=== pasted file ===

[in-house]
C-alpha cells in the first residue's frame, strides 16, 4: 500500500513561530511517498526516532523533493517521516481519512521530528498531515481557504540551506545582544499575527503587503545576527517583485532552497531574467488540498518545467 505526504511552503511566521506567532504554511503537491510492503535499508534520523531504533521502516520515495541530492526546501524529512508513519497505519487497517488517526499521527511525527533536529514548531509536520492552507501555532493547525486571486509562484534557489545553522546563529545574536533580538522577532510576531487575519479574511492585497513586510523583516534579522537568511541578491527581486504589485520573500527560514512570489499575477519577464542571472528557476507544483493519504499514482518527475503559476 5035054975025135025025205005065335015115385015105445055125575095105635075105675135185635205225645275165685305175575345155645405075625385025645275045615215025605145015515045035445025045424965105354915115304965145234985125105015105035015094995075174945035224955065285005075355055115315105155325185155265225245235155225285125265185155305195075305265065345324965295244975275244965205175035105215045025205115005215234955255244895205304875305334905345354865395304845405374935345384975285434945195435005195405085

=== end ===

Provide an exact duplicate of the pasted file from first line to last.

[in-house]
C-alpha cells in the first residue's frame, strides 16, 4: 500500500513561530511517498526516532523533493517521516481519512521530528498531515481557504540551506545582544499575527503587503545576527517583485532552497531574467488540498518545467 505526504511552503511566521506567532504554511503537491510492503535499508534520523531504533521502516520515495541530492526546501524529512508513519497505519487497517488517526499521527511525527533536529514548531509536520492552507501555532493547525486571486509562484534557489545553522546563529545574536533580538522577532510576531487575519479574511492585497513586510523583516534579522537568511541578491527581486504589485520573500527560514512570489499575477519577464542571472528557476507544483493519504499514482518527475503559476 5035054975025135025025205005065335015115385015105445055125575095105635075105675135185635205225645275165685305175575345155645405075625385025645275045615215025605145015515045035445025045424965105354915115304965145234985125105015105035015094995075174945035224955065285005075355055115315105155325185155265225245235155225285125265185155305195075305265065345324965295244975275244965205175035105215045025205115005215234955255244895205304875305334905345354865395304845405374935345384975285434945195435005195405085